Then, in June of 2018, I learned about a documentary called “Facing Injustice” in which my friend Terry Tully and his mom, Osono, appear. (I wrote about that last summer when CBC aired it.) One man featured predominantly in the film is Art Miki. Only five years old when relocated with his family, he grew up to play a key role in lobbying government toward redress for the interned Japanese Canadians. He and Prime Minister Mulroney sat side by side to sign the official agreement in 1988.

I watched the film three times. I spent that summer reading books, some about the Japanese internment, some about prisoners of war in Japan, some about sugar beet farming. The more I read, the more I argued with God. The story remained far too big for me.

With an August ninth medical appointment in Winnipeg, I decided maybe I could gain a little inspiration at Folklorama’s Japanese pavilion. When I booked my ticket online, I felt intrigued to discover that Art Miki was one of the pavilion’s directors. Because I felt utterly unqualified to author this book, I told God if he really wanted me to tackle it, I needed confirmation. I don’t often ask God for signs. It seems demanding and faithless and frankly, a little childish. But on my drive to Winnipeg, I told God that perhaps if I could actually meet Art Miki and speak with him, I’d gain some clarity. I knew the odds were slim. Even if he were at the pavilion, he’d be busy. It would be crowded. Would I even recognize him? Would I possess the courage to approach him?

The crowd was so big, organizers were turning people away from the ticket line. I got inside and started looking around. In a row of chairs against the wall about five feet from me, sat Art Miki. I recognized him immediately. I left the food line and introduced myself. Thanked him for all his work on behalf of Japanese Canadians. Told him I was a novelist and a bit of what I was thinking. He told me about Mark Sakamoto’s book “Forgiveness,” which they had for sale downstairs. After the show, I bought one of only two copies they had. Turns out the book is a true story that mirrors the more complicated one percolating in my heart. Maybe the concept wasn’t so far-fetched after all.

I kept reading. I kept procrastinating. Finally, last November, I plunged in. Three chapters into the girl’s story, it was time to start writing the soldier’s. I felt stuck. I knew I needed to get this guy from Winnipeg to Japan somehow, but I couldn’t just randomly make stuff up. I prayed for guidance. I’d promised myself I’d stay off Facebook all weekend and just write. But Hubby asked me to log in and check whether his co-worker’s grandbaby had arrived. When I logged in, the first thing I saw was my friend Anita’s Remembrance Day post. She’d left a tribute to her great-uncle, Isaac Friesen, who served with the First Battalion, Winnipeg Grenadiers and ended up in a Japanese POW camp. Five minutes after asking God to show me how to get this kid to Japan, I’m reading about Isaac’s battalion. I found everything I needed to get my fictional soldier where I needed him, including routes taken, dates, and other priceless details.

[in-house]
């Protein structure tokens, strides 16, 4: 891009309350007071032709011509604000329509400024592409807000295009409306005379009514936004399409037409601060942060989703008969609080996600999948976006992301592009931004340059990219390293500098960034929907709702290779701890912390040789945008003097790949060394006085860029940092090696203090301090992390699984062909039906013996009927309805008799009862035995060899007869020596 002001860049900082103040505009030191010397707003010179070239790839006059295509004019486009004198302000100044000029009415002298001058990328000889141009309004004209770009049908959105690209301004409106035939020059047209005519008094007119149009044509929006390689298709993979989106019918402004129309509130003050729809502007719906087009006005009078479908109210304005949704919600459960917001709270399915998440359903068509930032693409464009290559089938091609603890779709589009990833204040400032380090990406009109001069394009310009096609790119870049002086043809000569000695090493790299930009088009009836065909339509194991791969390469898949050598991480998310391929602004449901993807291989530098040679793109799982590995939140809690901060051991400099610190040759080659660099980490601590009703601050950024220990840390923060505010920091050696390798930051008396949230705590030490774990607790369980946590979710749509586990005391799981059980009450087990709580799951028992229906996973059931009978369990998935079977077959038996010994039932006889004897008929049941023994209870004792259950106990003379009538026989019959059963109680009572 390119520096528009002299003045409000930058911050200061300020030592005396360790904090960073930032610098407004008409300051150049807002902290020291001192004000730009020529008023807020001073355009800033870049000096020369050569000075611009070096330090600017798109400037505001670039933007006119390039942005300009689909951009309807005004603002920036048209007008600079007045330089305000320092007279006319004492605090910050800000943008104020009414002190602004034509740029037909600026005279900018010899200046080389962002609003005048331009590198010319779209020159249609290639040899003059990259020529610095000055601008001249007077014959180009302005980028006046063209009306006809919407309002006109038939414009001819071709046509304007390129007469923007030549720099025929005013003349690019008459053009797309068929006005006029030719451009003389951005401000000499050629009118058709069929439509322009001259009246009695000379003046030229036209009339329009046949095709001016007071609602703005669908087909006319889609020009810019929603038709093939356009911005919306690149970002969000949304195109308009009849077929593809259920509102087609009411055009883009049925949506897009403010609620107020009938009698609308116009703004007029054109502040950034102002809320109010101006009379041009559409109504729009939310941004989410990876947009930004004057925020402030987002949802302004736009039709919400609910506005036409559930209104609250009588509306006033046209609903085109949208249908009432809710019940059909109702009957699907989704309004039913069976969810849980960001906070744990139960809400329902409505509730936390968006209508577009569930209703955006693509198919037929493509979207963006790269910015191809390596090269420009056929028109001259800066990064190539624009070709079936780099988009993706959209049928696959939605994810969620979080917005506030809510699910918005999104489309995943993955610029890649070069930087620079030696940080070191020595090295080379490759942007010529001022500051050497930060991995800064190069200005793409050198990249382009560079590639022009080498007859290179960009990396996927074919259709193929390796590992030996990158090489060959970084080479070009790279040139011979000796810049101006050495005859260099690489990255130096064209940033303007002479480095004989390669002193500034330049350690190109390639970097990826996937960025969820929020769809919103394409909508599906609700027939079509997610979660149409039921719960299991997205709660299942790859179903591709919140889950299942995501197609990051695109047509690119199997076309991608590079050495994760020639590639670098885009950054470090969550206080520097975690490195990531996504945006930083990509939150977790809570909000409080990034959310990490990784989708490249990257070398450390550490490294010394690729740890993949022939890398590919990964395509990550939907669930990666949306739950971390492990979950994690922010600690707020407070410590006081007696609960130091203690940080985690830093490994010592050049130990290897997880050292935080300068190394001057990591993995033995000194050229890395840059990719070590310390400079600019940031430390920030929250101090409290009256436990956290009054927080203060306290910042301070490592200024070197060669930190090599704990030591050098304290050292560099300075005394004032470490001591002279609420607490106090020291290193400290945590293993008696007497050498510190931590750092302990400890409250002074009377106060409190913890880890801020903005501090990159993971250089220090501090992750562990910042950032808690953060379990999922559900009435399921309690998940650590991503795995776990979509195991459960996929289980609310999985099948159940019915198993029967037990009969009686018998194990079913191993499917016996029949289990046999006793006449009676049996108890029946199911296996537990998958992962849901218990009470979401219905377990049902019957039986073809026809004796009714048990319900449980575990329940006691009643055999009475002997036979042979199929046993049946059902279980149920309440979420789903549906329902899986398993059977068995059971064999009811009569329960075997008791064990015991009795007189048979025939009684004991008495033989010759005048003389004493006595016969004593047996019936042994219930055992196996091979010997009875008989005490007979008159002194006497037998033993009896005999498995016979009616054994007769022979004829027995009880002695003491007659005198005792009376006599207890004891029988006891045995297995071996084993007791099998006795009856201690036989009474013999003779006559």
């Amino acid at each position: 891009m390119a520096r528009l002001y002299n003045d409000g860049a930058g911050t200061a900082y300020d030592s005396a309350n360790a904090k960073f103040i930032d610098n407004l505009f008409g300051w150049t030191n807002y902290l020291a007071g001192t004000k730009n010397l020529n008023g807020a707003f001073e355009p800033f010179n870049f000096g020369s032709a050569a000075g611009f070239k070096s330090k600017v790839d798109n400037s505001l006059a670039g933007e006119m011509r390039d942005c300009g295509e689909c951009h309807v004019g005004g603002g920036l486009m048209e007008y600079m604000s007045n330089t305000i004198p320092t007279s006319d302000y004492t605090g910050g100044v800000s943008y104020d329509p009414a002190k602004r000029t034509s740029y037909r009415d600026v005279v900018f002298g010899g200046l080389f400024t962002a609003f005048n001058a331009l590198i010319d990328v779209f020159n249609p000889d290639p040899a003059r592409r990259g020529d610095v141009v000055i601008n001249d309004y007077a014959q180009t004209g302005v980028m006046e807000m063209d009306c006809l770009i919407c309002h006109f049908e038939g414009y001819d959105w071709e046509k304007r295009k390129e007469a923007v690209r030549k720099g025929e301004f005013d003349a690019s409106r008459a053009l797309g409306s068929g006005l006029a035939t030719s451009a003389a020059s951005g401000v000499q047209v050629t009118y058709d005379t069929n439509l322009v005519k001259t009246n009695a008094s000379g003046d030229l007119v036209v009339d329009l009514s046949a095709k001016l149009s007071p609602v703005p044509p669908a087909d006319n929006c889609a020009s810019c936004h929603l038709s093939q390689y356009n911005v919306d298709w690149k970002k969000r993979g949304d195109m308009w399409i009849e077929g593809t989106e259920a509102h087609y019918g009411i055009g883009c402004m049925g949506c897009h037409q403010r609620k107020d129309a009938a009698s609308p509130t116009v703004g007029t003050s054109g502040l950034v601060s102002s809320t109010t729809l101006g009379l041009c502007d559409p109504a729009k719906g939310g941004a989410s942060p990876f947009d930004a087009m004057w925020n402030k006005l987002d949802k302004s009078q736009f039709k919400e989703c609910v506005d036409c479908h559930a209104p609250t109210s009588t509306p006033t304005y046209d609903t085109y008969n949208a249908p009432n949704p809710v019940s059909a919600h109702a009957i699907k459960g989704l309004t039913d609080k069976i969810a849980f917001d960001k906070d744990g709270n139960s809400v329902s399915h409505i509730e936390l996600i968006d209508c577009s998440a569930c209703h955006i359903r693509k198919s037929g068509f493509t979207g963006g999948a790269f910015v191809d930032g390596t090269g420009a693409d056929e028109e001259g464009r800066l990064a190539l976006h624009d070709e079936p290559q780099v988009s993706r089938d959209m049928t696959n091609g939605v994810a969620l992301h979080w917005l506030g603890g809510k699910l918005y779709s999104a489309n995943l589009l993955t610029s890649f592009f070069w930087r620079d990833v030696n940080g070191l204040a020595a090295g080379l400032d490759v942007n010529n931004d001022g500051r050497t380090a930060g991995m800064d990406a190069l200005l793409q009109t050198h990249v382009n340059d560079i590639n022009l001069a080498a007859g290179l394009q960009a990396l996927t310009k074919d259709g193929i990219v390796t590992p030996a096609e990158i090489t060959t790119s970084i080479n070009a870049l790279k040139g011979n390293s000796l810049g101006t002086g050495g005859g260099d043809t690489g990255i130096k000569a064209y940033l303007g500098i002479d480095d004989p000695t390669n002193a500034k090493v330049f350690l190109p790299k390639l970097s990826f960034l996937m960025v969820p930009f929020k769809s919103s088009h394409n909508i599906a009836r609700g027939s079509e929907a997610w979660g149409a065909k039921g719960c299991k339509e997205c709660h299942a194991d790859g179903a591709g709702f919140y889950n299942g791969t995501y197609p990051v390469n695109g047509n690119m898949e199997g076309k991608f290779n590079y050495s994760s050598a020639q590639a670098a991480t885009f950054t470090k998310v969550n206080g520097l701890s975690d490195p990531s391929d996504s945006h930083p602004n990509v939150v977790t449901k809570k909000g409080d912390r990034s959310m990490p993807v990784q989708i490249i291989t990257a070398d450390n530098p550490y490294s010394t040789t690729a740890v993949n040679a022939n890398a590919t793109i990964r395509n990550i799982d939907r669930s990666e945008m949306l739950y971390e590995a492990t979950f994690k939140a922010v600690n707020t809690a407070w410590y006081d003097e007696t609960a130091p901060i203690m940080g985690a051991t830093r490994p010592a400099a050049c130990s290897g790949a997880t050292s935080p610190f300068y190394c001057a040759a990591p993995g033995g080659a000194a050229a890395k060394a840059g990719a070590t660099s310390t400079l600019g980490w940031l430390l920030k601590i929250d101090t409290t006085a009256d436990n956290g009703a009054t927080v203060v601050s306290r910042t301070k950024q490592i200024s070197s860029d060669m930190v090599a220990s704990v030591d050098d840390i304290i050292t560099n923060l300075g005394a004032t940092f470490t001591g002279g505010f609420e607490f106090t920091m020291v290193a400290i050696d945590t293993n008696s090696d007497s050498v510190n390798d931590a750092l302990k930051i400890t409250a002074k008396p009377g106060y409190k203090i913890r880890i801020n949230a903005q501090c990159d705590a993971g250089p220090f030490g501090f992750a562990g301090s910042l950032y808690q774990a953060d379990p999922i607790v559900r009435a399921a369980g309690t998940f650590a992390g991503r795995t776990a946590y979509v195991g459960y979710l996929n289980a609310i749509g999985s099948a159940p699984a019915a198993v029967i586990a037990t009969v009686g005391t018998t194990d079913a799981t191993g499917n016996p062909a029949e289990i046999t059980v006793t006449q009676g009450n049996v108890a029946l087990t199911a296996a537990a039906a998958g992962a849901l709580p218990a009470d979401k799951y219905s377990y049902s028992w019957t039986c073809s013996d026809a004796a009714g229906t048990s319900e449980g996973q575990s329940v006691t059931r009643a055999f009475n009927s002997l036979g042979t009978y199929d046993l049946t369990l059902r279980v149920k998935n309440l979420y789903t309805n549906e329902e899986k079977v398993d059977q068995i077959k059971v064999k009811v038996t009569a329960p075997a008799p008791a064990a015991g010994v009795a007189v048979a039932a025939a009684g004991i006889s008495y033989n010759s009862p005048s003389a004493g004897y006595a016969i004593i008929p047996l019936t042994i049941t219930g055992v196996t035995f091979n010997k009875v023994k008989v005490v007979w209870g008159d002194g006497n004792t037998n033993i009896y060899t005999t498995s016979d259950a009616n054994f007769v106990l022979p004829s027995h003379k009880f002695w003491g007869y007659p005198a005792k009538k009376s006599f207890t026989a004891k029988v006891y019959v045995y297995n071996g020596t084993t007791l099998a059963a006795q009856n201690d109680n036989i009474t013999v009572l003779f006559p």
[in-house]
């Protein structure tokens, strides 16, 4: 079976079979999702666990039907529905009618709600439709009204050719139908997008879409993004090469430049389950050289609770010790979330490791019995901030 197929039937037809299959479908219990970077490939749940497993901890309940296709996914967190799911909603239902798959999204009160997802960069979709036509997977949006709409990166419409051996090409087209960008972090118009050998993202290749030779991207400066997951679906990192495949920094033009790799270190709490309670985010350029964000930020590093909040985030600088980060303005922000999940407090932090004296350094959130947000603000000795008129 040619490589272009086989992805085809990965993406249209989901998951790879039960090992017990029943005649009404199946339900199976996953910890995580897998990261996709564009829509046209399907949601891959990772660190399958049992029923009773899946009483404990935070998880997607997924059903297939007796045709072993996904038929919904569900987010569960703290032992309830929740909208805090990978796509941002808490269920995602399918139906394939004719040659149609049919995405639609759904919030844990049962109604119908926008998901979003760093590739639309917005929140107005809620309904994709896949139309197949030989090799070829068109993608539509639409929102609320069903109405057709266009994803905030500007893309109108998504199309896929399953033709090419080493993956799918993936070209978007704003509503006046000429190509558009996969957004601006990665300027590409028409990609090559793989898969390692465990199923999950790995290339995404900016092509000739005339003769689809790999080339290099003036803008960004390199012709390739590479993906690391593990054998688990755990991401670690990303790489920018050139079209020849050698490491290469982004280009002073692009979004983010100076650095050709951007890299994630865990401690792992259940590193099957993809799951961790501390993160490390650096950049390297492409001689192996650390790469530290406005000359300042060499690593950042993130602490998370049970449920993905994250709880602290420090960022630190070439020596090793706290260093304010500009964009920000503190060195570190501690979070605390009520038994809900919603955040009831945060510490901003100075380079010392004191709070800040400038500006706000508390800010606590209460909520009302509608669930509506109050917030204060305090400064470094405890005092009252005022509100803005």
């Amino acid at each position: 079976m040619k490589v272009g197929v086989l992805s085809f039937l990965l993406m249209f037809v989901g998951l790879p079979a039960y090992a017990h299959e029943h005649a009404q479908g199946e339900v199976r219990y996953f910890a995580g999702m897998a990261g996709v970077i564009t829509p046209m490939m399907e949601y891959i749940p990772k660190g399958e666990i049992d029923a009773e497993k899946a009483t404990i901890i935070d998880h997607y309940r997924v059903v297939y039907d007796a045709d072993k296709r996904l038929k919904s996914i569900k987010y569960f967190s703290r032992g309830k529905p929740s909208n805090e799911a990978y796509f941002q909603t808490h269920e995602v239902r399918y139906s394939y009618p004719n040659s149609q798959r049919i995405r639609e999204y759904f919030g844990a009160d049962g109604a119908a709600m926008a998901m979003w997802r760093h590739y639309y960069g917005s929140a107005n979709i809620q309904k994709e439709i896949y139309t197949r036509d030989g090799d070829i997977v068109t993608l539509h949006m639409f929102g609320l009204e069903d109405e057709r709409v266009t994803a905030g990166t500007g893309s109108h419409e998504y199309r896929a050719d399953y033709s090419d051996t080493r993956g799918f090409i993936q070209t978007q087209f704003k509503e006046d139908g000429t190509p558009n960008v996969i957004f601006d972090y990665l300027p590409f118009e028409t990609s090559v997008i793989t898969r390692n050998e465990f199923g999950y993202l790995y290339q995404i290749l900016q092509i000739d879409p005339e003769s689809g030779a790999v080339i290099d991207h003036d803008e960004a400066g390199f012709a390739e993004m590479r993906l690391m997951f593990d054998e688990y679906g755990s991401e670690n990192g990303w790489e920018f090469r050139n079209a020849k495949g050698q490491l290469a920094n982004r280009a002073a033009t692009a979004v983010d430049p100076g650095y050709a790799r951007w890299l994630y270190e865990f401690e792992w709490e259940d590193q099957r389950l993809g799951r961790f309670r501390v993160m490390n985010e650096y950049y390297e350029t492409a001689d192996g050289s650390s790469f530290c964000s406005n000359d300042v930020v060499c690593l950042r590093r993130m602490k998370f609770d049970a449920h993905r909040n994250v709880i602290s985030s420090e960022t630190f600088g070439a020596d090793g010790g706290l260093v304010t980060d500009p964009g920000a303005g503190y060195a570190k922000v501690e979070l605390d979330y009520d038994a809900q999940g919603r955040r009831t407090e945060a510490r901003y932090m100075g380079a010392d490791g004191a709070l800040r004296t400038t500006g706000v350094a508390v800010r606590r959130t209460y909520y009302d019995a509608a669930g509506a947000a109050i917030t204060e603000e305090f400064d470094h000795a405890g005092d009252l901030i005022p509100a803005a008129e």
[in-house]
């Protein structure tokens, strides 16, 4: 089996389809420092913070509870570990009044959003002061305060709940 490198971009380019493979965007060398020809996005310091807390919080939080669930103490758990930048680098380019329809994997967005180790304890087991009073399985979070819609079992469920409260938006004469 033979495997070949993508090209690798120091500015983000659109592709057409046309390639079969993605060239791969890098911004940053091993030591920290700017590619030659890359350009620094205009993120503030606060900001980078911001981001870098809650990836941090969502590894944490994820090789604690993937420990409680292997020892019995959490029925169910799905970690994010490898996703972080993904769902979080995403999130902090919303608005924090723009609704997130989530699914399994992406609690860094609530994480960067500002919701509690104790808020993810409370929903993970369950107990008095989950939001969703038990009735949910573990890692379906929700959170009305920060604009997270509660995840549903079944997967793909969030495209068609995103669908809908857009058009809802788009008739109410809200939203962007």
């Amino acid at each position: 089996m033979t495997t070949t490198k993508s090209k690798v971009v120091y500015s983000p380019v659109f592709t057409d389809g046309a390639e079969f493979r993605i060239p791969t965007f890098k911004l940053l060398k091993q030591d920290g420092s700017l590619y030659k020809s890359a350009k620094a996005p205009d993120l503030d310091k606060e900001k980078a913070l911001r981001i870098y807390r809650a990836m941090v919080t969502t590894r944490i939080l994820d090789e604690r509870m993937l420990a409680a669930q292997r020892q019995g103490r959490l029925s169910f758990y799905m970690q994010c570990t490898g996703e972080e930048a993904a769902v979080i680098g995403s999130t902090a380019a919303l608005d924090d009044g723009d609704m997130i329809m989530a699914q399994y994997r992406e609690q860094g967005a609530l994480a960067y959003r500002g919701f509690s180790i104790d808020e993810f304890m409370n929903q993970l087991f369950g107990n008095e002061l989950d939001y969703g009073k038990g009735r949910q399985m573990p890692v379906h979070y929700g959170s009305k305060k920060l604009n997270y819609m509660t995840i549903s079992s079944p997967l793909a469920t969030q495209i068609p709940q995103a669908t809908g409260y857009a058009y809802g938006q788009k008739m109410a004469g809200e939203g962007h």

My “as if” began to feel more like “what if.”

In February, I attended a writers’ retreat where bestselling author Rachel Hauck worked with me. “If you don’t write this story, I will,” she said. She meant it as encouragement.

I replied, “Yes, please do. I really wish you would.”

When she saw my tears, she asked why I felt such a powerful connection to this story. I could only shrug and cry harder.

“I think it’s yours to tell,” she said. It was my sixtieth birthday.

I kept at it.

Last Friday, August 9, 2019—one year to the day since I met Art Miki at Folklorama—I finished the first draft of “Rose Among Thornes.” All 100,000 words of it. It will take a miracle for anyone to publish a book that long by a relatively unknown author. But what if…?

Will this book ever be published or is it meant only as a personal exercise in depending on God’s leading? Time will tell. While I wait to find out, I will repeatedly rewrite and revise the story, because that’s what good writing is all about.